The Face Behind the Fashion : Paul Conrad Schneider
We've featured the style of our Southern friends down in Dallas, Texas, but today worldwide fashion heads north to the "Texas of Canada" which is Calgary, Alberta featuring Paul Conrad Schneider whose Calgary fashion and style are undeniably a cut above the rest. He grew up in Canada along with his mother and sister who he shared a strong bond with. Eventually his interests led him to discovery Alexander McQueen and his show "The Horn of Plenty" which was a showcase of McQueen's designs for the Autumn and Winter of 2009 into 2010, one of the last before his death. Here, Paul viewed the connection between fashion and art. He began to embrace the idea that what we wear is comparable to how an artist paints except the canvas on which we paint on is ourselves.
The artistry of fashion is one that's commonly over looked, and there's a high level of detail that goes into the industry. After all, Schneider would know because he manages the sales, social media, and soon the women's section of a local boutique called LEO that features a selective collection of quality brands. His involvement in fashion has told him that the first thing anybody sees about a person is their appearance, and Paul admires those who embrace individuality and artistic drive through their apparel. Fashion is our story and also the story of the world where through what we wear, we have the ability to travel back to eras and time periods long past.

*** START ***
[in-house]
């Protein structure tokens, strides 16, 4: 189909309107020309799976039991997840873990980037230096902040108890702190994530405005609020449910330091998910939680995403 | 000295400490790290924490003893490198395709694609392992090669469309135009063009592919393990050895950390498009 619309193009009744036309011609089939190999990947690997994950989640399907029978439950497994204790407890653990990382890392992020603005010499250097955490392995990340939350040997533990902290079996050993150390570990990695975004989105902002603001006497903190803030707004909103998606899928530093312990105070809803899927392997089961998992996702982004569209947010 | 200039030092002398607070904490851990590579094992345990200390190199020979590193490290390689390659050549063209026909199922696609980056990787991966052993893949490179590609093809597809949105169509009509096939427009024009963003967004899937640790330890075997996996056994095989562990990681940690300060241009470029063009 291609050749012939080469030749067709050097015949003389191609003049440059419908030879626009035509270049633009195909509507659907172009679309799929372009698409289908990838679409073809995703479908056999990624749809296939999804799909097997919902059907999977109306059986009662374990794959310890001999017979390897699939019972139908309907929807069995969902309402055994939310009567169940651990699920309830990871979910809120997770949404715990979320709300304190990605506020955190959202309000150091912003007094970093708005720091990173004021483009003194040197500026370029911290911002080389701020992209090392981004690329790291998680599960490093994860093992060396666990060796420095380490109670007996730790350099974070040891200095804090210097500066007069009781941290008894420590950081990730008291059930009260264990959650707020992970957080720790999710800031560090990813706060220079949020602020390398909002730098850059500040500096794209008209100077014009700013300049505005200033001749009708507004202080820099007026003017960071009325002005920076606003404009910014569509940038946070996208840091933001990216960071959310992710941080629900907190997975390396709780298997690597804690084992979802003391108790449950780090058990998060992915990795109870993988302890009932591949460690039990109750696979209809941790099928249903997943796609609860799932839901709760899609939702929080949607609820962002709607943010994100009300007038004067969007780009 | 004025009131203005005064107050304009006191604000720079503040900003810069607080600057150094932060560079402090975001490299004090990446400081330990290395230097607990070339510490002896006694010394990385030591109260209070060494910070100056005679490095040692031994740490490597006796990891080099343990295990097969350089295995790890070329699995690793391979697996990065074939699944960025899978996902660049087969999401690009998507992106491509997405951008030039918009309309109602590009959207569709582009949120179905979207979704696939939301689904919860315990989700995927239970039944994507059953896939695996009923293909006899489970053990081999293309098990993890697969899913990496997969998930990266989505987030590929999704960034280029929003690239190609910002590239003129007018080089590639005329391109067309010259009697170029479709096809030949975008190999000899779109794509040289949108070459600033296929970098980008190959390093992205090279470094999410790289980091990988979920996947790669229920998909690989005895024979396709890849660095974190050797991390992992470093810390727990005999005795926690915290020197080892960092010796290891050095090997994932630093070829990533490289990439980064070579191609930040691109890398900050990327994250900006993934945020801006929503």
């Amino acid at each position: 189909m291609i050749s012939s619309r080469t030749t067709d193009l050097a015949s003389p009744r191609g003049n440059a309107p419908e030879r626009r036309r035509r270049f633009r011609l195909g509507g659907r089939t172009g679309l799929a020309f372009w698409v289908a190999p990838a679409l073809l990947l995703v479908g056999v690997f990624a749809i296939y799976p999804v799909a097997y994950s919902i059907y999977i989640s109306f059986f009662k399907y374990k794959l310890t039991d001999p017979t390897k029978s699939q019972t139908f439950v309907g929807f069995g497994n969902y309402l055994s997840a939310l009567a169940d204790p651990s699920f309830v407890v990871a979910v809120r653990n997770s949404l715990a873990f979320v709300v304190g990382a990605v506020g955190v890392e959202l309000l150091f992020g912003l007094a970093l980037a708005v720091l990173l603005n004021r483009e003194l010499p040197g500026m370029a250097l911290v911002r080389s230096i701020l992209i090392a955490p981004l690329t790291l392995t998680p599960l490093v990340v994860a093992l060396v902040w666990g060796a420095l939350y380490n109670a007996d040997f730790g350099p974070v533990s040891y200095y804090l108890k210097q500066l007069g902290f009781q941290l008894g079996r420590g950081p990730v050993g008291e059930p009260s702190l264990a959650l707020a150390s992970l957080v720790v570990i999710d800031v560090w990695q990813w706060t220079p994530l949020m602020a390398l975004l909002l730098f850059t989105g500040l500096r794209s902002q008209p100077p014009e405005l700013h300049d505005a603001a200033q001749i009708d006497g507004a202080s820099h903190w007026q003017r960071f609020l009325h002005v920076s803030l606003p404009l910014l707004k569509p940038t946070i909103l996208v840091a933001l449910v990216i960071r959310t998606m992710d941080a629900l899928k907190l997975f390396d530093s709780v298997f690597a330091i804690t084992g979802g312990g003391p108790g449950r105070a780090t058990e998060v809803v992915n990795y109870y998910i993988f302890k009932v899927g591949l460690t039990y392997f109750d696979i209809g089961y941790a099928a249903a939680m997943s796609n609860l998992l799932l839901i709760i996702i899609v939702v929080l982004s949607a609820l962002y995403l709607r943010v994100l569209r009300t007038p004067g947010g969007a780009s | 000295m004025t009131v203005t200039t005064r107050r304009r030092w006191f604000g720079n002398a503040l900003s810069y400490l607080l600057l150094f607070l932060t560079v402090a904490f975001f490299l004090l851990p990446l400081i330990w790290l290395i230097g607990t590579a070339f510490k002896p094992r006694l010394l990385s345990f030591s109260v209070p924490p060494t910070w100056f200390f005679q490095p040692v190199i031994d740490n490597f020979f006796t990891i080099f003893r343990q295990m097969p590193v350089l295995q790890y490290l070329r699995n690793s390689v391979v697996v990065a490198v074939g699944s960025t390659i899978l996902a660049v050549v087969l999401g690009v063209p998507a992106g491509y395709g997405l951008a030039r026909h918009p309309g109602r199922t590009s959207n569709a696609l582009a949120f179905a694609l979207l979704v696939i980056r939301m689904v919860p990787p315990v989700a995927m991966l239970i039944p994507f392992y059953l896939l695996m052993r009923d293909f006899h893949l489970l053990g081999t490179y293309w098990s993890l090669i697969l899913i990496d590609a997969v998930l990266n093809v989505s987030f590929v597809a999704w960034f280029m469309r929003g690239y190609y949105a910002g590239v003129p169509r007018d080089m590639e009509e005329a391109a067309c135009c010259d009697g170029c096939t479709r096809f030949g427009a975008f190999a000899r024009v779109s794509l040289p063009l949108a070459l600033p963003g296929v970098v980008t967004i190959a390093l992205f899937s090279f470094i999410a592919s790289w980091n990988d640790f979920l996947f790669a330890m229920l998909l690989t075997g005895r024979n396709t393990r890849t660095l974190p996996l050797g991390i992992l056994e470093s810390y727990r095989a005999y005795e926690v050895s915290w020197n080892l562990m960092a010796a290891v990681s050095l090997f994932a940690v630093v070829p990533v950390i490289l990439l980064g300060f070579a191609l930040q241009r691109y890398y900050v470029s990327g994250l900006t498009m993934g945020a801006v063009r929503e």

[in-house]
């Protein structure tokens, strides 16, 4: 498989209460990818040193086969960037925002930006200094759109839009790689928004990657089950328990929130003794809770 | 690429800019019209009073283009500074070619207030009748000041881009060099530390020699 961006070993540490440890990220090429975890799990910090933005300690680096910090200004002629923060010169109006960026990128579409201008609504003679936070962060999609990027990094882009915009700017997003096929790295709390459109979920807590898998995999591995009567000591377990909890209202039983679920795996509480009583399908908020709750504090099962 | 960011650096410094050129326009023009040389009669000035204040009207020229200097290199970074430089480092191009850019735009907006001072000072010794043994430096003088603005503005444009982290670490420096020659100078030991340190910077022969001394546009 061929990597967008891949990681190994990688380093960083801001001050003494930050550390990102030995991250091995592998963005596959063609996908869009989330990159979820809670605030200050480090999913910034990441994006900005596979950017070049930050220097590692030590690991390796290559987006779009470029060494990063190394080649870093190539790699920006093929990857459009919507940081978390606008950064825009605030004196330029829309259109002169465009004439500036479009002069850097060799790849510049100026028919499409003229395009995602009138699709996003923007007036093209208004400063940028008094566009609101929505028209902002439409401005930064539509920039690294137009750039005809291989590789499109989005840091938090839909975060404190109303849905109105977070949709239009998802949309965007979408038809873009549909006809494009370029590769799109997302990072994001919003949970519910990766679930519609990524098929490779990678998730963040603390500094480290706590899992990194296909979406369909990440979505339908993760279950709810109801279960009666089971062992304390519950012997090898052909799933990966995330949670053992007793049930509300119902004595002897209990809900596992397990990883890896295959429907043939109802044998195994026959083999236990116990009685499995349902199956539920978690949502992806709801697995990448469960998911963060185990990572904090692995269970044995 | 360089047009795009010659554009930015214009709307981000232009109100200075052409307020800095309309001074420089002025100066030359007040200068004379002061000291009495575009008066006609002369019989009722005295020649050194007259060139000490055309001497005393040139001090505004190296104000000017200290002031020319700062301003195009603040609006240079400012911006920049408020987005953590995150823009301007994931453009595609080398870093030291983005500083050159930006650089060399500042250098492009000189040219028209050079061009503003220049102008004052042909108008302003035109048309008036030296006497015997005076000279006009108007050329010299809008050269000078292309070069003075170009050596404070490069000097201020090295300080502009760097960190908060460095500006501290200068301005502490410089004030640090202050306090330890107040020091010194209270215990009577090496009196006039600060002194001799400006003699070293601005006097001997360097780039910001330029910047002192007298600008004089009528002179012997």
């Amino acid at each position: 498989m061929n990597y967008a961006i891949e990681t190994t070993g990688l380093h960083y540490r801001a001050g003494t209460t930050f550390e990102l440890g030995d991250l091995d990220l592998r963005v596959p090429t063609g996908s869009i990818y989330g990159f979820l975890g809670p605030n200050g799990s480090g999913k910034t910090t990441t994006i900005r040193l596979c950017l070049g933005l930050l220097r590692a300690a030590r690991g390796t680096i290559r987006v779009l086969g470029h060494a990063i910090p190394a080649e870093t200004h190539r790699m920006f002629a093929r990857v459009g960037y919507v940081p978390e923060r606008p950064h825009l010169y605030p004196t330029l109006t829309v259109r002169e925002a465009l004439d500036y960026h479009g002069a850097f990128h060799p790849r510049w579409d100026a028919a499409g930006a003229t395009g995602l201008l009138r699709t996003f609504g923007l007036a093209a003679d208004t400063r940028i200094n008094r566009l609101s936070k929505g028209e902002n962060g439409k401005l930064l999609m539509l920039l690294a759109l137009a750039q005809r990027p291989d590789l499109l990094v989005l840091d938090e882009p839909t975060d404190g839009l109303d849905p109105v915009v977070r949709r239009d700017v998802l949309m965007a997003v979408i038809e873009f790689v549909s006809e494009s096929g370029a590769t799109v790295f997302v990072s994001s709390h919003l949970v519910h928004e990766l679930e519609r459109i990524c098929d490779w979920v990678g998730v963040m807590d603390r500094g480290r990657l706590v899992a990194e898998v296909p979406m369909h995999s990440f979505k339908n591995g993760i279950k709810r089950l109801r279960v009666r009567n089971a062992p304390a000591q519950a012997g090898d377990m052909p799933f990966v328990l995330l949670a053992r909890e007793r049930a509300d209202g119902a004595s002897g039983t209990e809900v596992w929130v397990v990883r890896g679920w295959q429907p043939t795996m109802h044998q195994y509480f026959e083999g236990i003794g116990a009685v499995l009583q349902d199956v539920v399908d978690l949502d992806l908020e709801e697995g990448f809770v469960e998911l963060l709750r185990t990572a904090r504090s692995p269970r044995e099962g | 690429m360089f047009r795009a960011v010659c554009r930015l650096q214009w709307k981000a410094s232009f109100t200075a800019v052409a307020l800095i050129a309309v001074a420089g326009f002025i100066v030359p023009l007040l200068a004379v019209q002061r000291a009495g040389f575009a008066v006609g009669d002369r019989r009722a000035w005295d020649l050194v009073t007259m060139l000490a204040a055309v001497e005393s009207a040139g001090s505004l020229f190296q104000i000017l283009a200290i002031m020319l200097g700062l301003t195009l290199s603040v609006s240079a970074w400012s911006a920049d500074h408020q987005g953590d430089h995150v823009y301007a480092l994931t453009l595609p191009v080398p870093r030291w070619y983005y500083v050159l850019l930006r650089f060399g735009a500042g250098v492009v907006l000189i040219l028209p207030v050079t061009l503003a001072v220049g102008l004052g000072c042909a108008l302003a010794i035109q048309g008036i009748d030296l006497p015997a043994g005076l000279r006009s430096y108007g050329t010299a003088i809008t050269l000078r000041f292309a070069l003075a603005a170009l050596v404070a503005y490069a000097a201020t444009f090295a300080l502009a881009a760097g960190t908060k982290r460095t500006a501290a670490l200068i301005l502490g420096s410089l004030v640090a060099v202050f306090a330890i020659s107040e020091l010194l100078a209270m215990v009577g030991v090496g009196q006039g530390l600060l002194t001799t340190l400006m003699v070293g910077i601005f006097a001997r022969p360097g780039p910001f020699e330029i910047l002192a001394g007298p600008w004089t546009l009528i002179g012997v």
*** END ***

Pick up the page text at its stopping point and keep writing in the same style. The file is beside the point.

A Fashion Future and an Undeniably Unique Style
Still looking forward to the future, Paul is preparing to travel to the East Coast for New York Fashion Week. In the long term, perhaps the future also holds a new city to live in, but through it all, he'll always be working with his passion of fashion where ever he goes. Speaking of Paul's style, he's a young man of European inspired looks with influences from designers such as Dries Van Noten, Jonathan Anderson, and a touch of the Olsen twins. These photos showcase a lot of Paul's unique looks which can include a Loewe sweater with a turtleneck and black pinstripe pants or perhaps a pair of dark brown loafers with a touch of men's renaissance fashion. Schneider typically centers around a lot of black and white with a more serious tone to his apparel. He proves that we don't need flashing colors, and Paul creates a level of unmatched depth with what he wears whether it be striped shirts, vintage tops, or black jackets.